Thursday, August 18, 2011

NFL enforcing NCAA regs?

The NFL announced the eligible players for Monday's Supplemental Draft, a list that includes Ohio State QB Terrelle Pryor. In addition, however, NFL Commissioner Roger Goodell announced that Pryor would not be eligible to practice or play in the first five games of the NFL season--the same length as the suspension that Pryor would have served had he remained at Ohio State.

The NFL explains:

In addition to being notified that Terrelle Pryor may be selected in the Supplemental Draft, NFL clubs were informed that Pryor made decisions that undermine the integrity of the eligibility rules for the NFL Draft.  Those actions included failing to cooperate with the NCAA and hiring an agent in violation of NCAA rules.  This resulted in Ohio State declaring him ineligible to continue playing college football.  Pryor then applied to enter the NFL after the regular draft.  Pryor had accepted at the end of the 2010 college football season a suspension for the first five games of the 2011 season for violating NCAA rules.

In his decision allowing Pryor to enter the Supplemental Draft, Commissioner Roger Goodell determined that Pryor will be ineligible to practice prior to or play in the first five games of the NFL regular season after he signs.  Pryor may be selected in the Supplemental Draft, negotiate and sign a contract with an NFL club, and fully participate in the remainder of the preseason.
 Deadspin finds this "incredible" and perhaps it will not stand if Pryor sues and/or the NFLPA gets involved.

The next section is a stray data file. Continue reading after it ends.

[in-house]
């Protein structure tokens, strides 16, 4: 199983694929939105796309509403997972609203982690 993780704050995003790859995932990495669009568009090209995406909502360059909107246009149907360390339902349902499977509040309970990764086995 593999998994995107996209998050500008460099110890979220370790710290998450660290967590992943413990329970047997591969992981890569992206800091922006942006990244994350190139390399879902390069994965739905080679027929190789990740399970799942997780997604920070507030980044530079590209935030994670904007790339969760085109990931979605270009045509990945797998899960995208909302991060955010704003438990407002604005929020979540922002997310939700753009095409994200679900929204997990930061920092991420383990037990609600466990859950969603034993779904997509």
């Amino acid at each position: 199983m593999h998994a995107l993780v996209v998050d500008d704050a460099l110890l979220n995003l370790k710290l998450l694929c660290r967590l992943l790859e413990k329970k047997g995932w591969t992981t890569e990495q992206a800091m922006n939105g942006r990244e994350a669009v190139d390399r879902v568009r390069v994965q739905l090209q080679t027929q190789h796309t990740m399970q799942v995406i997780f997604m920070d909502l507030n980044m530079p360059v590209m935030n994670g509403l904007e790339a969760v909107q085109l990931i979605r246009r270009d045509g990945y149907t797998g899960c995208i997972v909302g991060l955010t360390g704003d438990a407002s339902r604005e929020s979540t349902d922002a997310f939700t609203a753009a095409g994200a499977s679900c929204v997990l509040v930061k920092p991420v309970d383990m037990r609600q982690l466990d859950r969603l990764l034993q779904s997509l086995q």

But consider: At least part of the problem with NCAA enforcement is that the real wrongdoers (and let's assume for the moment that NCAA regs are worth enforcing and those who break those rules are worthy of sanction) virtually never are punished. The players and coaches involved in the misconduct are long gone from a school by the time any punishment is imposed and the punishment falls entirely on a new coach and new players who had nothing to do with anything. For the players who are just marking time in college because they have to, having to leave college and jump into the pros (as Pryor is doing) is not a meaningful sanction.

The answer thus is for the pro leagues to enact their own rules sanctioning professional players who broke NCAA rules. This is particularly so, as with Pryor, the wrongdoing was a direct step to trying to go into the pros (or so the NFL believes) and the wrongdoing is close in time (as opposed to the wrongdoing being discovered three years into the player's NFL career, as with, for example, Reggie Bush).

The question, beside whether this will work, is whether this is a one-shot deal or the NFL is serious about trying to bolster NCAA enforcement by wielding its own punishment authority.